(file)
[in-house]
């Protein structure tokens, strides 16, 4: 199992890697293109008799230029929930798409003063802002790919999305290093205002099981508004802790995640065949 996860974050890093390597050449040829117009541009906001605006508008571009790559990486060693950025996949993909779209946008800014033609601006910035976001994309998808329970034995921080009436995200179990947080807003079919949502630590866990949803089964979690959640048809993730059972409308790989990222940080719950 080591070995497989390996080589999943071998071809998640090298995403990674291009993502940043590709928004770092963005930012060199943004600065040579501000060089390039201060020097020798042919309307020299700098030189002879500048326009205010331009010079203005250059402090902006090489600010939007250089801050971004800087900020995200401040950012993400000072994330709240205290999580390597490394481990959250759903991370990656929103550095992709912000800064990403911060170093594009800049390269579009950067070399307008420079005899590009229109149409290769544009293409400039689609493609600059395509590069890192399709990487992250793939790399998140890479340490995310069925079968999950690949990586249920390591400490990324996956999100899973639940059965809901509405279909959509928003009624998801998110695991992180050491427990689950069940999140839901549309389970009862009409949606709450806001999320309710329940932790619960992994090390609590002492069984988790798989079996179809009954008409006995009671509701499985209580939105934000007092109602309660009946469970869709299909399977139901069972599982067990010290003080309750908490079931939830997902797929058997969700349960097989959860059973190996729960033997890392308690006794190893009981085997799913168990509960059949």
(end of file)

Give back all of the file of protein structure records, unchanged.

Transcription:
[in-house]
């Protein structure tokens, strides 16, 4: 199992890697293109008799230029929930798409003063802002790919999305290093205002099981508004802790995640065949 996860974050890093390597050449040829117009541009906001605006508008571009790559990486060693950025996949993909779209946008800014033609601006910035976001994309998808329970034995921080009436995200179990947080807003079919949502630590866990949803089964979690959640048809993730059972409308790989990222940080719950 080591070995497989390996080589999943071998071809998640090298995403990674291009993502940043590709928004770092963005930012060199943004600065040579501000060089390039201060020097020798042919309307020299700098030189002879500048326009205010331009010079203005250059402090902006090489600010939007250089801050971004800087900020995200401040950012993400000072994330709240205290999580390597490394481990959250759903991370990656929103550095992709912000800064990403911060170093594009800049390269579009950067070399307008420079005899590009229109149409290769544009293409400039689609493609600059395509590069890192399709990487992250793939790399998140890479340490995310069925079968999950690949990586249920390591400490990324996956999100899973639940059965809901509405279909959509928003009624998801998110695991992180050491427990689950069940999140839901549309389970009862009409949606709450806001999320309710329940932790619960992994090390609590002492069984988790798989079996179809009954008409006995009671509701499985209580939105934000007092109602309660009946469970869709299909399977139901069972599982067990010290003080309750908490079931939830997902797929058997969700349960097989959860059973190996729960033997890392308690006794190893009981085997799913168990509960059949």